Snowy Plover

Snowy Plover

 

Flipping over a rock can sometimes yield a meal for the Ruddy Turnstone and that’s how they got their name. They are also quick to turn over shells and, in this case, a whole pile of seaweed. Once this bird moved all the grass a horde of other birds swooped in to scoop up the goodies.

Ruddy Turnstone

Ruddy Turnstone

Ruddy Turnstone

Ruddy Turnstone

 

Ruddy Turnstone

Ruddy Turnstone

Ruddy Turnstone

Ruddy Turnstone

 

Dunlins nest in the Arctic tundra and spend winter along our coasts. They have a longish bill which is usually curved downward. They can look fairly plain in their non-breeding plumage.

Dunlin

Dunlin

Dunlin

Dunlin

 

Similar in size to the Dunlin, Sanderlings also nest in the Arctic. It’s very pale in non-breeding plumage and its bill is not as long as a Dunlin’s and is usually straight. These are the birds we see at the beach in winter right at the edge of the water being chased by the waves.

Sanderling

Sanderling

Sanderling

Sanderling

 

Another tundra breeder, the Red Knot is normally pretty gray looking by the time they arrive in our area for the winter. Occasionally, they will begin to attain their beautiful reddish plumage in late spring before returning to the Arctic to nest.

Red Knot

Red Knot

Red Knot

Red Knot

 

Red Knot, Short-billed Dowitcher

Red Knot, Short-billed Dowitcher

 

Okay, I not only got carried away with a bunch of words but tried to stuff a lot of photographs in here as well. So, this adventure is —– TO BE CONTINUED.

 

Additional Information

Honeymoon Island State Park

Great Florida Birding and Wildlife Trail

 

See more birds at:   Paying Ready Attention   (Check out Wild Bird Wednesday.)

 

 

 

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Circle of Friends

 

Parents are required to tell their newly fledged teenagers: “Always remember, nothing good happens after midnight.” Which, of course, has for centuries motivated teenagers throughout the universe to do everything in their power to try and discover what that magical time has to offer, because they know if it’s not good for them it must be FUN!!

Gini and I still sneak out after midnight for a bit of fun. There’s nothing quite like parking at the end of a secluded country lane, surrounded by complete darkness, the sky packed with so many stars it seems another wouldn’t fit, snuggling close next to the one you love and whispering “Was that a Screech Owl in the distance?”.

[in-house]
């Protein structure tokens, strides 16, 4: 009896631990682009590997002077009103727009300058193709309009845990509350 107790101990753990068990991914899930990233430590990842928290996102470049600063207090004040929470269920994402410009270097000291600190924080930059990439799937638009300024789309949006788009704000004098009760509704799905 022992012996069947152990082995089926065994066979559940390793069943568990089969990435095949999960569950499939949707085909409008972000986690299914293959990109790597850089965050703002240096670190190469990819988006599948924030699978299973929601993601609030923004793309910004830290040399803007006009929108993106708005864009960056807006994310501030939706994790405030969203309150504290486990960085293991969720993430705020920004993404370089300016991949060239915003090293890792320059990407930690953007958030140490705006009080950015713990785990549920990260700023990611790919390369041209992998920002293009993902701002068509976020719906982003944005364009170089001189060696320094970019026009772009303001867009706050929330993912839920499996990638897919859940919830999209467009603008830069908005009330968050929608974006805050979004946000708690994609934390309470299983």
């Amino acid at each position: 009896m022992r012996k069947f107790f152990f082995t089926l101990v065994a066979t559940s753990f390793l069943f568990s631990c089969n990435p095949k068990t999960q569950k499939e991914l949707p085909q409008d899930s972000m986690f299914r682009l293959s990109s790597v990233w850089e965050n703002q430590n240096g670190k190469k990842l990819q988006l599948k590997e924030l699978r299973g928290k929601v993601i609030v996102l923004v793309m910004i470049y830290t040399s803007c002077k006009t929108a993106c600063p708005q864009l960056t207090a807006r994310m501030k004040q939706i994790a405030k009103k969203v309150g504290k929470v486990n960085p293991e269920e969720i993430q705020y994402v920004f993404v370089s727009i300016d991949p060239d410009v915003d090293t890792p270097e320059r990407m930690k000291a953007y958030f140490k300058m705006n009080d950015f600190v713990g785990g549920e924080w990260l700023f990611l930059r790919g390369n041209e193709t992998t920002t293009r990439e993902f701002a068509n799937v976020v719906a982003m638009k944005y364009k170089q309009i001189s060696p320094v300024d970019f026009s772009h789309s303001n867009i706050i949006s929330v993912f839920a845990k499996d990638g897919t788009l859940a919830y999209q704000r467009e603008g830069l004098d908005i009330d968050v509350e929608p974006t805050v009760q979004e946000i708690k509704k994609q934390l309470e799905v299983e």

(NOTE: For the gullible amongst you who believe the above scenario could ever end that way, I have some Florida swampland to sell you.)

More birding trips than not start out in darkness since it takes time to travel to a destination and the “magical fun” time for many birds is a bit before the sky begins to lighten as it prepares for official sunrise. Here in sub-topical central Florida this is also the “magical fun” time for mosquitoes, so a thorough chemical bath is required before venturing into the marsh. The particular marsh for today’s visit has rapidly become known as a birding “hotspot”. That means on a weekend you likely won’t find a spot to park.

Circle B Bar Reserve (just “Circle B” to those who frequent the reserve) used to be a working cattle ranch and was acquired jointly in late 2000 by Polk County Environmental Lands and the Southwest Florida Water Management District. The reserve is operated and maintained by the county. A recently built visitor’s center has conference rooms and very nice displays of flora and fauna one might find within the reserve. The reserve was developed to protect the floodplain of Lake Hancock which borders the reserve on the south and to restore the marsh of Banana Creek which flows from the north into Lake Hancock. Over eight miles of trails take the visitor on levees around the marsh, along the shoreline of the lake, through stands of oak hammock and hardwood swamp. It’s fairly routine to spot 50-60 species of birds in an outing with the added bonus of alligators, feral hogs, bobcats, otters, turtles, snakes, insects and a diverse array of flora. All of this within two miles of the city limits of Lakeland which has a population over 100,000.